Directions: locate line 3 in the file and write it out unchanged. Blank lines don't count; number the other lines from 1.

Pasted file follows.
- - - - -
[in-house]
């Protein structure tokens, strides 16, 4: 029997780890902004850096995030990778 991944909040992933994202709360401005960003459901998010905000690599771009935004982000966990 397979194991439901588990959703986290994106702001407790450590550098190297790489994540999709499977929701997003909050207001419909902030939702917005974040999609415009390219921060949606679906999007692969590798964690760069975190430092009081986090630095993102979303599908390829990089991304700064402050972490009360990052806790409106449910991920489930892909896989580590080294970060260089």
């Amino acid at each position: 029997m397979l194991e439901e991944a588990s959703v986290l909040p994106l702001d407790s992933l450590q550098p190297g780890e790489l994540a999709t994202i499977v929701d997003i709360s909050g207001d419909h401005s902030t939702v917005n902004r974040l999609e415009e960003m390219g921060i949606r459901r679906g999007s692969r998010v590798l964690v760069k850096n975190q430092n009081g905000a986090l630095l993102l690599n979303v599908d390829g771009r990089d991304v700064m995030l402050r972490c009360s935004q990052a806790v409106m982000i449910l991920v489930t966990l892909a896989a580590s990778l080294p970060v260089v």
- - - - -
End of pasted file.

């Amino acid at each position: 029997m397979l194991e439901e991944a588990s959703v986290l909040p994106l702001d407790s992933l450590q550098p190297g780890e790489l994540a999709t994202i499977v929701d997003i709360s909050g207001d419909h401005s902030t939702v917005n902004r974040l999609e415009e960003m390219g921060i949606r459901r679906g999007s692969r998010v590798l964690v760069k850096n975190q430092n009081g905000a986090l630095l993102l690599n979303v599908d390829g771009r990089d991304v700064m995030l402050r972490c009360s935004q990052a806790v409106m982000i449910l991920v489930t966990l892909a896989a580590s990778l080294p970060v260089v």